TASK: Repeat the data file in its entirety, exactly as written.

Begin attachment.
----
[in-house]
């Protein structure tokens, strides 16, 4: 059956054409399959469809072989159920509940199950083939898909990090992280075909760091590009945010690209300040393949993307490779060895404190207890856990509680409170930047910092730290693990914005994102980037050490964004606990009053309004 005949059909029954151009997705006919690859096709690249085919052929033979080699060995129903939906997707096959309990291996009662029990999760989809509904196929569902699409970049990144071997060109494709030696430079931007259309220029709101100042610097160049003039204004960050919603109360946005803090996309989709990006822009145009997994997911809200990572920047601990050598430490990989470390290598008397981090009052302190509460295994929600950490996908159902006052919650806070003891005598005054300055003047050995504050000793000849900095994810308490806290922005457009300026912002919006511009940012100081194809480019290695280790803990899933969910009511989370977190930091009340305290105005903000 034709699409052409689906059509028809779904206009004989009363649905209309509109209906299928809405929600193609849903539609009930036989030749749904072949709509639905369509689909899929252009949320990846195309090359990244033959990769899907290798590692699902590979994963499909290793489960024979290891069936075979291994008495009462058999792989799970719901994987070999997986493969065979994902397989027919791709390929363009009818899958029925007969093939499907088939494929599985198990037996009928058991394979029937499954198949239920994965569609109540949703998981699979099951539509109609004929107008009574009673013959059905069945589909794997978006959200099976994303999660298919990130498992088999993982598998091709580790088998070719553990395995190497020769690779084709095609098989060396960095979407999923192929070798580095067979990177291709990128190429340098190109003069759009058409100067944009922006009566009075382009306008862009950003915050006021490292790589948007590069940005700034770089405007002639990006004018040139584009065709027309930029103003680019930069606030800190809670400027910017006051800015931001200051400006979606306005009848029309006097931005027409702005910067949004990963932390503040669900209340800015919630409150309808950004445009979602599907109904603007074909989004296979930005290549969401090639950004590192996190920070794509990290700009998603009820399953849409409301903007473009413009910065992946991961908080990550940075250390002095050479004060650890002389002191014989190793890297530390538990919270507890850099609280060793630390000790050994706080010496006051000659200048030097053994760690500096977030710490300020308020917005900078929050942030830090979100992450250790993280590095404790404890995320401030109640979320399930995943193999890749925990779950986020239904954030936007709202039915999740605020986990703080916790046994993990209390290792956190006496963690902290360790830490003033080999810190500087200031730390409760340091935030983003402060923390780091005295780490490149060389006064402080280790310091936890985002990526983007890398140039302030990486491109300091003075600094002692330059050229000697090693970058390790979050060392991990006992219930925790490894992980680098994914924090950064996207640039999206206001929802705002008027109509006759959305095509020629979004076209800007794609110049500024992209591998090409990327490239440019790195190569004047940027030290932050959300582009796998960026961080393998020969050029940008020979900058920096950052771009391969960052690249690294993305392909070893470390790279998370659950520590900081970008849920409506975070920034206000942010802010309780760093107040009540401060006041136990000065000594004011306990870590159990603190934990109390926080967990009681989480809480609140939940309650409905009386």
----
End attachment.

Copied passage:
[in-house]
């Protein structure tokens, strides 16, 4: 059956054409399959469809072989159920509940199950083939898909990090992280075909760091590009945010690209300040393949993307490779060895404190207890856990509680409170930047910092730290693990914005994102980037050490964004606990009053309004 005949059909029954151009997705006919690859096709690249085919052929033979080699060995129903939906997707096959309990291996009662029990999760989809509904196929569902699409970049990144071997060109494709030696430079931007259309220029709101100042610097160049003039204004960050919603109360946005803090996309989709990006822009145009997994997911809200990572920047601990050598430490990989470390290598008397981090009052302190509460295994929600950490996908159902006052919650806070003891005598005054300055003047050995504050000793000849900095994810308490806290922005457009300026912002919006511009940012100081194809480019290695280790803990899933969910009511989370977190930091009340305290105005903000 034709699409052409689906059509028809779904206009004989009363649905209309509109209906299928809405929600193609849903539609009930036989030749749904072949709509639905369509689909899929252009949320990846195309090359990244033959990769899907290798590692699902590979994963499909290793489960024979290891069936075979291994008495009462058999792989799970719901994987070999997986493969065979994902397989027919791709390929363009009818899958029925007969093939499907088939494929599985198990037996009928058991394979029937499954198949239920994965569609109540949703998981699979099951539509109609004929107008009574009673013959059905069945589909794997978006959200099976994303999660298919990130498992088999993982598998091709580790088998070719553990395995190497020769690779084709095609098989060396960095979407999923192929070798580095067979990177291709990128190429340098190109003069759009058409100067944009922006009566009075382009306008862009950003915050006021490292790589948007590069940005700034770089405007002639990006004018040139584009065709027309930029103003680019930069606030800190809670400027910017006051800015931001200051400006979606306005009848029309006097931005027409702005910067949004990963932390503040669900209340800015919630409150309808950004445009979602599907109904603007074909989004296979930005290549969401090639950004590192996190920070794509990290700009998603009820399953849409409301903007473009413009910065992946991961908080990550940075250390002095050479004060650890002389002191014989190793890297530390538990919270507890850099609280060793630390000790050994706080010496006051000659200048030097053994760690500096977030710490300020308020917005900078929050942030830090979100992450250790993280590095404790404890995320401030109640979320399930995943193999890749925990779950986020239904954030936007709202039915999740605020986990703080916790046994993990209390290792956190006496963690902290360790830490003033080999810190500087200031730390409760340091935030983003402060923390780091005295780490490149060389006064402080280790310091936890985002990526983007890398140039302030990486491109300091003075600094002692330059050229000697090693970058390790979050060392991990006992219930925790490894992980680098994914924090950064996207640039999206206001929802705002008027109509006759959305095509020629979004076209800007794609110049500024992209591998090409990327490239440019790195190569004047940027030290932050959300582009796998960026961080393998020969050029940008020979900058920096950052771009391969960052690249690294993305392909070893470390790279998370659950520590900081970008849920409506975070920034206000942010802010309780760093107040009540401060006041136990000065000594004011306990870590159990603190934990109390926080967990009681989480809480609140939940309650409905009386």